Bangladesh – Worries about conflict resumption in the Bay of Bengal following years of peace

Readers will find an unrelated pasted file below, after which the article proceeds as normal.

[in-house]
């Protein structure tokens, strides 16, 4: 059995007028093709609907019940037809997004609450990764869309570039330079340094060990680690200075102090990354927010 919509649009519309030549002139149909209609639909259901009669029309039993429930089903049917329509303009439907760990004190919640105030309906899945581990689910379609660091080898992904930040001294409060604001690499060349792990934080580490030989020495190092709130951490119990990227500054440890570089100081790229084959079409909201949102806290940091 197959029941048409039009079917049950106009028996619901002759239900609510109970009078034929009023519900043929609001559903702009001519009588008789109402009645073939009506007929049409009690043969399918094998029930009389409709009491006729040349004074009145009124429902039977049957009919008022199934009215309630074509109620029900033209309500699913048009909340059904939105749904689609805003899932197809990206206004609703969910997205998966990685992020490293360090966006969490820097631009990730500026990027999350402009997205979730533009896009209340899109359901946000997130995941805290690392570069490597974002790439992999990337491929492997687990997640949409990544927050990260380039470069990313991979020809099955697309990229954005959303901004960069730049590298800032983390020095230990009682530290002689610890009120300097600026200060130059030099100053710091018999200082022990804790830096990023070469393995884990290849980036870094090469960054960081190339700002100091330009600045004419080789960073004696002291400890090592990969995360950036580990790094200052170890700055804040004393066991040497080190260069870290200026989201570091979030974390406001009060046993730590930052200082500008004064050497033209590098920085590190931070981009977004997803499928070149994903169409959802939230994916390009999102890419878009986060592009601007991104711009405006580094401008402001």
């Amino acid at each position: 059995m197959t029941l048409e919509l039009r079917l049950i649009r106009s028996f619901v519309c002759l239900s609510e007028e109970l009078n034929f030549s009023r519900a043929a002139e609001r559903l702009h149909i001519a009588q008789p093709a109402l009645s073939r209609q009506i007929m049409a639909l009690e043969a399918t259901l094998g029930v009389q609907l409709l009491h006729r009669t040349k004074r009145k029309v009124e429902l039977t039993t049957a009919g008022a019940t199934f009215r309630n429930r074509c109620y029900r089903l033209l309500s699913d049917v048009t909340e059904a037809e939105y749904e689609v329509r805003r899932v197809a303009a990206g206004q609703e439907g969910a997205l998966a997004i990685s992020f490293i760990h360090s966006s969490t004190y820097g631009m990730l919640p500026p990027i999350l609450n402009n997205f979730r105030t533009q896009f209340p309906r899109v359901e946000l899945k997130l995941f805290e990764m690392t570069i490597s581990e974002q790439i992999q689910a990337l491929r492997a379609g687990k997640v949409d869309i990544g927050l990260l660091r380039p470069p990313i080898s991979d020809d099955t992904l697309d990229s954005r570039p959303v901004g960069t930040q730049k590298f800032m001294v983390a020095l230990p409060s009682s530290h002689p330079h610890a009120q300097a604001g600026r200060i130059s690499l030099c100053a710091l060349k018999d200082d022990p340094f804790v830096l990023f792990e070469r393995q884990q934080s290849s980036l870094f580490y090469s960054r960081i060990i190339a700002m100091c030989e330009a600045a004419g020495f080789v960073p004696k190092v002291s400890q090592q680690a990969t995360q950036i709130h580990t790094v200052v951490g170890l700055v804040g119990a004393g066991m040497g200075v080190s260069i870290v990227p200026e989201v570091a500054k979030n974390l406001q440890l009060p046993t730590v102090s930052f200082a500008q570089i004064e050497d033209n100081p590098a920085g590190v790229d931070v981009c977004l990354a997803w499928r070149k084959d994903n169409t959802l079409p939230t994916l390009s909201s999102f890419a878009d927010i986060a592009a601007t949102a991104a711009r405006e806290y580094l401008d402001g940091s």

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The Bay of Bengal is confronting a real test in the face of threats to natural resources, following worries of conflict resumption in the region, after China attempted to extend its influence over the Gulf by annexing additional parts to it through illegal claims in the South China Sea, by building islands and having a military presence there by establishing a military base and constructing an artificial island in a region shared between Taiwan, the Philippines, Brunei, Malaysia, and Vietnam. Previously, Maritime disputes in the region had been resolved under maritime law, after the Government of Bangladesh brought two cases before the International Tribunal for the Law of the Sea in 2009, both of which were settled by the International Tribunal in 2012 and 2014, opening the door to Bangladesh’s enormous potential in the sea and offering many job opportunities, ranging from the extraction of oil, gas and other mineral resources from the sea to food security, fishing, passenger and cargo transportation, tourism and maritime security, to achieve an integrated economic model centered on the so-called “blue economy”. According to maritime law, a country is entitled to 12 nautical miles from the territorial sea and up to 200 nautical miles from the economic monopoly of all kinds of animal and non-animal resources.

 

 

 

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